Macy's in the US does the tagging approach - and that seems to work ok (however, I would imagine it is not a big deal to move the sticker bar-code they apply to another box if so inclined).

Spot checking the contents requires that your personnel knows what is supposed to be in a set. That would require some sort of a database (perhaps provided by LEGO) that could tell the clerk on the spot what they need to check for (e.g. bag count, which figures need to be in which bags etc.). Sounds like too much work.

If thieves knew that returning a set would mean the clerk opens the set and checks for the obvious... loose parts, open bags, missing maxi-figs, garbage... then it wouldn't be that much work since they'd get fewer returns in the first place. Many of the people who work at these stores have probably seen LEGO at some point in their lives and would know what to look for. Many other toys have the "plastic window" that allow you to see the contents so it's much harder to return them sans the contents.

But since they get to write-off the garbage returned as losses they don't care as much as they should.

Who knows, the next evolution in TRU returns might just have airport type scanners to really see what's inside!! :)

Edited by gregpj
oops, missed an important word

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2 hours ago, Phil B said:

Macy's in the US does the tagging approach - and that seems to work ok (however, I would imagine it is not a big deal to move the sticker bar-code they apply to another box if so inclined).

Spot checking the contents requires that your personnel knows what is supposed to be in a set. That would require some sort of a database (perhaps provided by LEGO) that could tell the clerk on the spot what they need to check for (e.g. bag count, which figures need to be in which bags etc.). Sounds like too much work.

My Walmart opens the box and dumps the contents out to see if the bags are sealed.  I doubt the CSR knows if they are the right bags.

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You would think that the general 10%-20% premium in price would cover any excess shrinkage problems they might be having.

The markup only covers the cost of the lemons they gotta suck on...

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12 hours ago, Alpinemaps said:

Those words were uttered to me today, by the clerk that rang me up at TRU today.

She said that LEGO is a "high theft" item, and that they've had too many people buy LEGO at Target (in the same shopping center), and return it to them.  So all sales of LEGO are final, and they won't take them back.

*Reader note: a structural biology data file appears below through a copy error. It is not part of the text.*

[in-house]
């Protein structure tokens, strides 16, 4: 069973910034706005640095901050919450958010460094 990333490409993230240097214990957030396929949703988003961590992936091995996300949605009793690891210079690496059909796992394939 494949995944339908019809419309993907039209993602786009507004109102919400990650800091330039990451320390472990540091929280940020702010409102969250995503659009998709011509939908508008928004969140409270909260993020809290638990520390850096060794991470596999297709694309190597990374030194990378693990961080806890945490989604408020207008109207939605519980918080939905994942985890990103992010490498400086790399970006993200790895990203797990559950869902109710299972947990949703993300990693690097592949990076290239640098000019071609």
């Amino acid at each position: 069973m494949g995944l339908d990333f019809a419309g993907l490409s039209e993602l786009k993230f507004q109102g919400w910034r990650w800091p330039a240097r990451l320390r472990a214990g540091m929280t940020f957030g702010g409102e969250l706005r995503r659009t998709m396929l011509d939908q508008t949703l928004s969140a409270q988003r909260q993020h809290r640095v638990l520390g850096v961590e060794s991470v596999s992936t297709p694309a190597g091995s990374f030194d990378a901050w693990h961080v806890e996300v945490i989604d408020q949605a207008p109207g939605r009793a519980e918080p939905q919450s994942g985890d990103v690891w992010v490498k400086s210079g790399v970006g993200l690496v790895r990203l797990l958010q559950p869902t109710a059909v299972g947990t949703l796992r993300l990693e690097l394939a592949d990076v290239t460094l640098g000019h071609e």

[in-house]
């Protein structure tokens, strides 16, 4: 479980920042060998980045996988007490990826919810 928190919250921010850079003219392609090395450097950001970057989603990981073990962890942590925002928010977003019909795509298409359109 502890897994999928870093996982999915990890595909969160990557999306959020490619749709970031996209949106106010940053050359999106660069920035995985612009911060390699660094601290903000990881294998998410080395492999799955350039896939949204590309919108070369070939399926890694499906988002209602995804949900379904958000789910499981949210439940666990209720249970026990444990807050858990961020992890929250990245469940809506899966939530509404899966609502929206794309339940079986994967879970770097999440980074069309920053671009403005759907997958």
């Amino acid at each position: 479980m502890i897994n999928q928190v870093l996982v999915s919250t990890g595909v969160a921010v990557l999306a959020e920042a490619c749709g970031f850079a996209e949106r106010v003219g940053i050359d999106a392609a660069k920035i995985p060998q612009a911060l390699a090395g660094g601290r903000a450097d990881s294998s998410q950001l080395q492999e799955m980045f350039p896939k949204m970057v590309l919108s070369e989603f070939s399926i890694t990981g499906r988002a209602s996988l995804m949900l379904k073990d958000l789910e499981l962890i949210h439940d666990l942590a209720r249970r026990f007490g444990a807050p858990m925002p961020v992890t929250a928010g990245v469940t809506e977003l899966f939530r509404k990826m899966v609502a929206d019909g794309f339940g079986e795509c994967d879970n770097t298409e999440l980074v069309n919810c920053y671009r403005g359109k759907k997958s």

I asked her if this was new, and she said that it has been their policy for awhile.  Now, I'm not so sure of that; I've been buying LEGO at this store for a long time; even bought something at this store yesterday, and this is the first time this "policy" has ever been mentioned to me. 

It wouldn't surprise me if the manager did inact this policy, though.  This particular TRU, a number of months back, had three 75919 IR Breakout sets on the shelf; and all three of them were missing the dino (as marked on the box).  I wouldn't be at all surprised if they really did decide to do this.

That's what chargebacks are for.

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2 hours ago, lazuli16 said:

My Walmart opens the box and dumps the contents out to see if the bags are sealed.  I doubt the CSR knows if they are the right bags.

Why wouldn't they know? All they would have to do is examine the contents of every single lego set that gets released and then memorize that information. Sounds possible to me. :jester:

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26 minutes ago, Jeffrey_Dollars said:

Why wouldn't they know? All they would have to do is examine the contents of every single lego set that gets released and then memorize that information. Sounds possible to me. :jester:

or open another sealed case on the shelf to compare 

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27 minutes ago, Bold-Arrow said:

interesting

Agreed.

Wish more stores would do this to limit shrinkage.  I've been lucky buying new Lego sets as I don't recall every getting one with missing elements.

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I happened back to this same TRU today.  Bought some LEGO.  The cashier is a day manager type, that recognizes me and says hi when I came in.  Not a peep out of her about the return policy when she rang me up today.  Maybe she assumes I know it?

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I happened back to this same TRU today.  Bought some LEGO.  The cashier is a day manager type, that recognizes me and says hi when I came in.  Not a peep out of her about the return policy when she rang me up today.  Maybe she assumes I know it?

I wouldn't be able to contain myself. I would have probably started with, "The person who checked me out the other day went out of their way to tell me something weird about LEGO purchases and the return policies for this store."

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I know Lego theft is a huge issue at TRU . My store manager told me they lost over 25,000 dollar is stolen Lego last year at his store and the company is trying to figure out how ways to fight that.